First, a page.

Friday, July 24, 2015

70 Percent Haemonchus

The results of the first larvae culture were 70% Haemonchus contortus, 15% Trichostrongylus/Ostertagia, and 15% other.

Haemonchus contortus, better known as the barber pole worm, is a blood-sucking parasite that causes anemia and bottle jaw. Sub-clinical infection can affect performance. Haemonchus contortus is the primary parasite that affects small ruminant in warm, moist climates.

H. contortus has always comprised the majority of worm infection at the Western Maryland Pasture-Based Meat Goat Performance Test. The FAMACHA© system, which assesses the level of anemia based on a color eye chart, is used to determine the need for deworming.

Trichostrongylus and Ostertagia (also known as Teladosagia) are closely related to H. contortus; however, they are usually of secondary importance. It is more difficult to pinpoint their direct effects, as they cause symptoms that have numerous other causes, e.g.scours (diarrhea), weight loss, loss of body condition, etc. Dag scoring, body condition scoring, and the "Happy Factor" can be used to determine the need for deworming. The Happy Factor is a live weight gain decision support system.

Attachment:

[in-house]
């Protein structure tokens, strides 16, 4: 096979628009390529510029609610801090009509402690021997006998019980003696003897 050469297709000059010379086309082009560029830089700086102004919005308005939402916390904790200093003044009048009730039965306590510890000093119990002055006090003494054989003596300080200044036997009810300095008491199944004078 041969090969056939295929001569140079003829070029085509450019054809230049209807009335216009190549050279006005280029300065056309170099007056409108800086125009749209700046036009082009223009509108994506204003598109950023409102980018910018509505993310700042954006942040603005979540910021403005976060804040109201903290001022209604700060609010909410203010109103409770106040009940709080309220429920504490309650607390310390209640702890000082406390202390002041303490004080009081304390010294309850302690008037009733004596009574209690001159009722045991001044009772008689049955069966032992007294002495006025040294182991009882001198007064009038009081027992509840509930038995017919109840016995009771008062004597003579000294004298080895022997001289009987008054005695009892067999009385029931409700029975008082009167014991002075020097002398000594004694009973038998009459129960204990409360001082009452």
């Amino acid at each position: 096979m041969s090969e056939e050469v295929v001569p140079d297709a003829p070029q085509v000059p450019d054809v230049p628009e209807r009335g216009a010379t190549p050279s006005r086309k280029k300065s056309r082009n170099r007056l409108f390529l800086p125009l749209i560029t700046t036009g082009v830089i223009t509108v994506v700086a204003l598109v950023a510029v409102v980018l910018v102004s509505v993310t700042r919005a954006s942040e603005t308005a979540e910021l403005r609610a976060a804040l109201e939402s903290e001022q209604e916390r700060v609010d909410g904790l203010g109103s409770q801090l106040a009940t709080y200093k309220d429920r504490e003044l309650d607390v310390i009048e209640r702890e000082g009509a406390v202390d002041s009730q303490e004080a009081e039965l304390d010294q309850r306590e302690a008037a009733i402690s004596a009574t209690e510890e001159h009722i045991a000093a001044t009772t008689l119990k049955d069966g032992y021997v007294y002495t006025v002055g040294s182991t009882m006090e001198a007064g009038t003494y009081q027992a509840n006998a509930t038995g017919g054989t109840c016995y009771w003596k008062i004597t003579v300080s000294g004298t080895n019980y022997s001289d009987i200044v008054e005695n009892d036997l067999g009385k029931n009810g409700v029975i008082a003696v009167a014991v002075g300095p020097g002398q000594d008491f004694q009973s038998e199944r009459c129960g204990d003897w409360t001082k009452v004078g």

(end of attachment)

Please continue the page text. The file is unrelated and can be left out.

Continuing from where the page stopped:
The Other category includes mostly oesophagostomum and nematodirus. Oesophagostomum (nodule worm) is seldom a problem in US. Nematodirus is more of a problem in the UK and Europe. Both are more common to wet, cold climates.

Larvae ID was done by Dr. Dahlia O'Brien's lab at Virginia State University.  Additional pooled fecal samples will be collected at the mid-point and end of the test for further larvae ID.